Worse, some groups deliberately create a situation of “failure of elections” by sabotaging the electricity supply to stop the counting, or burning down the polling place. During the canvassing, violence takes the form of attacks on election officials or poll watchers, dispersal to disrupt the canvassing or arson to destroy the canvassing results altogether. C. Vote Buying Vote buying was never been new in our country during Election Day; it is the one of the main reasons why a citizen goes to Comelec and registers to be a voter. Vote buying is considered to be an illegal act but still exists.

Vote buying could be a form of reward for voting such candidate. Vote buying is not always in a form of a monetary it could be either through giving free snacks during Election Day, special treats to voters and even the delivery of public welfare to local communities. How does vote buying transforms into votes? Receiving money creates a sense of debt and gratitude; repaying this debt is a special norm in Philippine society. Aside from the mechanism of vote buying, voters from the lower class make election as their opportunity to make demands from candidates.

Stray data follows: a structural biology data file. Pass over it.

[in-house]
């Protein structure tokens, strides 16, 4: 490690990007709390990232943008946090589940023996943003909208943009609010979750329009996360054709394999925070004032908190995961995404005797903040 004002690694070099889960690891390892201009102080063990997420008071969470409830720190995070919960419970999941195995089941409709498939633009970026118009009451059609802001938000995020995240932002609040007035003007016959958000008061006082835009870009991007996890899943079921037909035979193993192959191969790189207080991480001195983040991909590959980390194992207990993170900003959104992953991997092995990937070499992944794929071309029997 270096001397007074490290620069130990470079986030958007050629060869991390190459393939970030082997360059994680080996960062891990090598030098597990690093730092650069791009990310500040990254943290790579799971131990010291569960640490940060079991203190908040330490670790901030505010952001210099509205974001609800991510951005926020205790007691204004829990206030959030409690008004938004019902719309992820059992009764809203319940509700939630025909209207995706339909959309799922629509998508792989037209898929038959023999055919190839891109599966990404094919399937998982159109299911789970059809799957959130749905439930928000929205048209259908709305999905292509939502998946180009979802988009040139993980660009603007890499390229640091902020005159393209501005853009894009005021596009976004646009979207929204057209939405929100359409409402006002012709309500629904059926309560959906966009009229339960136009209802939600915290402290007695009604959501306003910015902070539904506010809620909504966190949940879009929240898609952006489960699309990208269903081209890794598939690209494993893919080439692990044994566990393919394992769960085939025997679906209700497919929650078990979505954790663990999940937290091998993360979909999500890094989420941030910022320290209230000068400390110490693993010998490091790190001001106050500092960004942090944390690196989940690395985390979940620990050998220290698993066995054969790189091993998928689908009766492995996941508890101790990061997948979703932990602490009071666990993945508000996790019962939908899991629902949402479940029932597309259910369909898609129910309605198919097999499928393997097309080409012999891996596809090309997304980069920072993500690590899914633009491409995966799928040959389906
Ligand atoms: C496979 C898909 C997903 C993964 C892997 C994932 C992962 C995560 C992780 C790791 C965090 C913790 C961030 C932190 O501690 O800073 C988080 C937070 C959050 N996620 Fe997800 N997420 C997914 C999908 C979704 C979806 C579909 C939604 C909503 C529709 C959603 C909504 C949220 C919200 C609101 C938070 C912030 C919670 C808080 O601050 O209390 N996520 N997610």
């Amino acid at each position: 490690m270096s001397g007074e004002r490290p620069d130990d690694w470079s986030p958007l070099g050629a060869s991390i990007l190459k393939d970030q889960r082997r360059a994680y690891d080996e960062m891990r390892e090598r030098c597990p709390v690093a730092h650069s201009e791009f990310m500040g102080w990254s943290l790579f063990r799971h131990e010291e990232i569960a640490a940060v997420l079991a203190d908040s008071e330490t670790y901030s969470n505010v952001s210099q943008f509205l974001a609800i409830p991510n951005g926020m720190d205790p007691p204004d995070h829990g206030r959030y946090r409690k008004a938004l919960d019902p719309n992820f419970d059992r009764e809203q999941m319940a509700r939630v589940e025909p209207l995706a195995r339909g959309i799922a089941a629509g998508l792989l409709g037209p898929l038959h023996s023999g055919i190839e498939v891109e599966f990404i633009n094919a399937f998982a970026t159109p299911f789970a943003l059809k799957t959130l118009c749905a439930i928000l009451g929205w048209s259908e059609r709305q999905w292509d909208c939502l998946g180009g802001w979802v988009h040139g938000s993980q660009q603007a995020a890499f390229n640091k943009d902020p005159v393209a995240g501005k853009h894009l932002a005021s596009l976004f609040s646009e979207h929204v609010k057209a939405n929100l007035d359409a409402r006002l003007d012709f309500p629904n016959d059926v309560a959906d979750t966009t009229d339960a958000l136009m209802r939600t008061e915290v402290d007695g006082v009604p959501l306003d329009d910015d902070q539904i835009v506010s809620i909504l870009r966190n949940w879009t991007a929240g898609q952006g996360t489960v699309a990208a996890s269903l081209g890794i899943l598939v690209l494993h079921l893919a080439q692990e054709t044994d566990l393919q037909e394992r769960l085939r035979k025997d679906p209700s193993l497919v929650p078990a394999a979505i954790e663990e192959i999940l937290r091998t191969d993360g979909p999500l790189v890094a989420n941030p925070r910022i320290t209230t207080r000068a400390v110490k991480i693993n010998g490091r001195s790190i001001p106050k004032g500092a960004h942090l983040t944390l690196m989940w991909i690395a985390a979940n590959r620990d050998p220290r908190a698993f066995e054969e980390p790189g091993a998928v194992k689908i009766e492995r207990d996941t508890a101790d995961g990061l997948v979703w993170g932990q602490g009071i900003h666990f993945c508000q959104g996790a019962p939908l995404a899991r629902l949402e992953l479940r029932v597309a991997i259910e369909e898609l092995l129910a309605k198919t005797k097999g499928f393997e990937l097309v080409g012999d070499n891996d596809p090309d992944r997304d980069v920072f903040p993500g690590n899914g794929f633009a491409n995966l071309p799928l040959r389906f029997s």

Most of them continued to keep on asking “something” from the candidates and from these candidates he could never say no to these demands since he also needs “something” from the voters who are demanding from him. Voters know that when they ask “something” from the candidates they would be liable for an exchange of what they ask and the best payment the voters could pay to those candidates are their votes. Voters nowadays don’t bother voting wisely; instead they vote for an exchange of money or “something” from the candidates, this may be the

reason why they are being labelled as “boboters”. According to Atty. Romeo V. Pefianco vote-buying is the work of “professionals” who have mastered just one trade. The buyer has a long list of vote sellers in his mind and could identify his alaga who transferred, died, and ceased voting.